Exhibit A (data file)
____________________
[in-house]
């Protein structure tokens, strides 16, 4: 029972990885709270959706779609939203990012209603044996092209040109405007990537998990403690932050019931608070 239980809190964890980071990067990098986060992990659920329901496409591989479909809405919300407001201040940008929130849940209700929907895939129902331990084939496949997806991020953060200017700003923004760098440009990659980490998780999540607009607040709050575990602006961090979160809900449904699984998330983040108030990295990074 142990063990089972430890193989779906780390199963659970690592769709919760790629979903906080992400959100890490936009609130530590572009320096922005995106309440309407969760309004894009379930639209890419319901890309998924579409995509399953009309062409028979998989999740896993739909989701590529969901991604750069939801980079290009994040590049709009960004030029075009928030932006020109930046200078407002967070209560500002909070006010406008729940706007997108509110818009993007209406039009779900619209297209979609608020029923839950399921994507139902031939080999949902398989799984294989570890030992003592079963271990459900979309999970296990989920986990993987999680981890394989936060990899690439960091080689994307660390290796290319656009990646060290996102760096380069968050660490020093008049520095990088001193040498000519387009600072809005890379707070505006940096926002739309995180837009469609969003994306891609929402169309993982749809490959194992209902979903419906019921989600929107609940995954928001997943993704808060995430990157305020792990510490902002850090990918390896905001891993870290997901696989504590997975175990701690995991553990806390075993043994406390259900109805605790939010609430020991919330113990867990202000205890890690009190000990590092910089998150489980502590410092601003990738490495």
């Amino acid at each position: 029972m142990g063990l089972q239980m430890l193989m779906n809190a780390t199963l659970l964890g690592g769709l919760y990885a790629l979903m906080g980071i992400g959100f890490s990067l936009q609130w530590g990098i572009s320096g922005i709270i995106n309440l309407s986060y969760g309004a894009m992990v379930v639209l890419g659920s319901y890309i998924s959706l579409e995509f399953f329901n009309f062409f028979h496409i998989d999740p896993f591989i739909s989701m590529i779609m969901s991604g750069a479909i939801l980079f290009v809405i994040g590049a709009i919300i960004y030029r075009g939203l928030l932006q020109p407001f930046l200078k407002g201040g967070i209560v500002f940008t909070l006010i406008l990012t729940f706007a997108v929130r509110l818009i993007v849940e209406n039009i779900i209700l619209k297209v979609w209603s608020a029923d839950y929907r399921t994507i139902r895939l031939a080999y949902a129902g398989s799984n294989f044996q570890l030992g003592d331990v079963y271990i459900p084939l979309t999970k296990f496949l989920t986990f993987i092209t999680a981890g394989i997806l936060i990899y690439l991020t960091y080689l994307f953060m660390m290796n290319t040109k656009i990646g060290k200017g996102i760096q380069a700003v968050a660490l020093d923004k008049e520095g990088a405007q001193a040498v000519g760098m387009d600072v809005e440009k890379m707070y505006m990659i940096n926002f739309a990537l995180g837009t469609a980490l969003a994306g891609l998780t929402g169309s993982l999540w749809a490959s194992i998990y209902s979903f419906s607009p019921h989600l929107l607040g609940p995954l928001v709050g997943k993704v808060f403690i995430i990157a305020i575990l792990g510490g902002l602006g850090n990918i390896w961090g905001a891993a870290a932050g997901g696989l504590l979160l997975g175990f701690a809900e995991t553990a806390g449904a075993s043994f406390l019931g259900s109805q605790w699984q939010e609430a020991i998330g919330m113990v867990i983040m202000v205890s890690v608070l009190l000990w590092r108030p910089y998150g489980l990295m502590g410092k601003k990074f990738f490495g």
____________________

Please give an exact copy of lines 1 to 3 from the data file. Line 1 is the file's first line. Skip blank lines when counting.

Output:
[in-house]
């Protein structure tokens, strides 16, 4: 029972990885709270959706779609939203990012209603044996092209040109405007990537998990403690932050019931608070 239980809190964890980071990067990098986060992990659920329901496409591989479909809405919300407001201040940008929130849940209700929907895939129902331990084939496949997806991020953060200017700003923004760098440009990659980490998780999540607009607040709050575990602006961090979160809900449904699984998330983040108030990295990074 142990063990089972430890193989779906780390199963659970690592769709919760790629979903906080992400959100890490936009609130530590572009320096922005995106309440309407969760309004894009379930639209890419319901890309998924579409995509399953009309062409028979998989999740896993739909989701590529969901991604750069939801980079290009994040590049709009960004030029075009928030932006020109930046200078407002967070209560500002909070006010406008729940706007997108509110818009993007209406039009779900619209297209979609608020029923839950399921994507139902031939080999949902398989799984294989570890030992003592079963271990459900979309999970296990989920986990993987999680981890394989936060990899690439960091080689994307660390290796290319656009990646060290996102760096380069968050660490020093008049520095990088001193040498000519387009600072809005890379707070505006940096926002739309995180837009469609969003994306891609929402169309993982749809490959194992209902979903419906019921989600929107609940995954928001997943993704808060995430990157305020792990510490902002850090990918390896905001891993870290997901696989504590997975175990701690995991553990806390075993043994406390259900109805605790939010609430020991919330113990867990202000205890890690009190000990590092910089998150489980502590410092601003990738490495």
């Amino acid at each position: 029972m142990g063990l089972q239980m430890l193989m779906n809190a780390t199963l659970l964890g690592g769709l919760y990885a790629l979903m906080g980071i992400g959100f890490s990067l936009q609130w530590g990098i572009s320096g922005i709270i995106n309440l309407s986060y969760g309004a894009m992990v379930v639209l890419g659920s319901y890309i998924s959706l579409e995509f399953f329901n009309f062409f028979h496409i998989d999740p896993f591989i739909s989701m590529i779609m969901s991604g750069a479909i939801l980079f290009v809405i994040g590049a709009i919300i960004y030029r075009g939203l928030l932006q020109p407001f930046l200078k407002g201040g967070i209560v500002f940008t909070l006010i406008l990012t729940f706007a997108v929130r509110l818009i993007v849940e209406n039009i779900i209700l619209k297209v979609w209603s608020a029923d839950y929907r399921t994507i139902r895939l031939a080999y949902a129902g398989s799984n294989f044996q570890l030992g003592d331990v079963y271990i459900p084939l979309t999970k296990f496949l989920t986990f993987i092209t999680a981890g394989i997806l936060i990899y690439l991020t960091y080689l994307f953060m660390m290796n290319t040109k656009i990646g060290k200017g996102i760096q380069a700003v968050a660490l020093d923004k008049e520095g990088a405007q001193a040498v000519g760098m387009d600072v809005e440009k890379m707070y505006m990659i940096n926002f739309a990537l995180g837009t469609a980490l969003a994306g891609l998780t929402g169309s993982l999540w749809a490959s194992i998990y209902s979903f419906s607009p019921h989600l929107l607040g609940p995954l928001v709050g997943k993704v808060f403690i995430i990157a305020i575990l792990g510490g902002l602006g850090n990918i390896w961090g905001a891993a870290a932050g997901g696989l504590l979160l997975g175990f701690a809900e995991t553990a806390g449904a075993s043994f406390l019931g259900s109805q605790w699984q939010e609430a020991i998330g919330m113990v867990i983040m202000v205890s890690v608070l009190l000990w590092r108030p910089y998150g489980l990295m502590g410092k601003k990074f990738f490495g």